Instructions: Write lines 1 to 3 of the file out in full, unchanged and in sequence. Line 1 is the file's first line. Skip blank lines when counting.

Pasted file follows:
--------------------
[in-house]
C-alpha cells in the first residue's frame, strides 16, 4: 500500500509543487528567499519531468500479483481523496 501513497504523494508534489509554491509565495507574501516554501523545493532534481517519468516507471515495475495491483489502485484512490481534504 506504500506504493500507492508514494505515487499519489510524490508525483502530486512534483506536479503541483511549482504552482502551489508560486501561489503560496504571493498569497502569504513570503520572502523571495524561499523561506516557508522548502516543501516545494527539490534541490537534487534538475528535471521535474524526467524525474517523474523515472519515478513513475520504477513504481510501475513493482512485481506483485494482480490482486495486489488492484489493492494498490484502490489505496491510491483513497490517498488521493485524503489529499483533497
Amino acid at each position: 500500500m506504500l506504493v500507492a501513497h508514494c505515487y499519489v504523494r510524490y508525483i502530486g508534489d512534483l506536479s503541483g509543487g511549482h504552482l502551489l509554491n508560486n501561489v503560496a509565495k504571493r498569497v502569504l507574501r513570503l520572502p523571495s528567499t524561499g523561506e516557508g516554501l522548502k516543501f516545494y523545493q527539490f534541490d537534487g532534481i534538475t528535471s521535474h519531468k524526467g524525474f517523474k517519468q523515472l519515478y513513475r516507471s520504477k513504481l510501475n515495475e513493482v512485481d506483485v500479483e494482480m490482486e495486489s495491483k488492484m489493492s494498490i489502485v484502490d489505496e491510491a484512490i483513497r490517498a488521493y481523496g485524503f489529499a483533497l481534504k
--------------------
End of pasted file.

[in-house]
C-alpha cells in the first residue's frame, strides 16, 4: 500500500509543487528567499519531468500479483481523496 501513497504523494508534489509554491509565495507574501516554501523545493532534481517519468516507471515495475495491483489502485484512490481534504 506504500506504493500507492508514494505515487499519489510524490508525483502530486512534483506536479503541483511549482504552482502551489508560486501561489503560496504571493498569497502569504513570503520572502523571495524561499523561506516557508522548502516543501516545494527539490534541490537534487534538475528535471521535474524526467524525474517523474523515472519515478513513475520504477513504481510501475513493482512485481506483485494482480490482486495486489488492484489493492494498490484502490489505496491510491483513497490517498488521493485524503489529499483533497
Amino acid at each position: 500500500m506504500l506504493v500507492a501513497h508514494c505515487y499519489v504523494r510524490y508525483i502530486g508534489d512534483l506536479s503541483g509543487g511549482h504552482l502551489l509554491n508560486n501561489v503560496a509565495k504571493r498569497v502569504l507574501r513570503l520572502p523571495s528567499t524561499g523561506e516557508g516554501l522548502k516543501f516545494y523545493q527539490f534541490d537534487g532534481i534538475t528535471s521535474h519531468k524526467g524525474f517523474k517519468q523515472l519515478y513513475r516507471s520504477k513504481l510501475n515495475e513493482v512485481d506483485v500479483e494482480m490482486e495486489s495491483k488492484m489493492s494498490i489502485v484502490d489505496e491510491a484512490i483513497r490517498a488521493y481523496g485524503f489529499a483533497l481534504k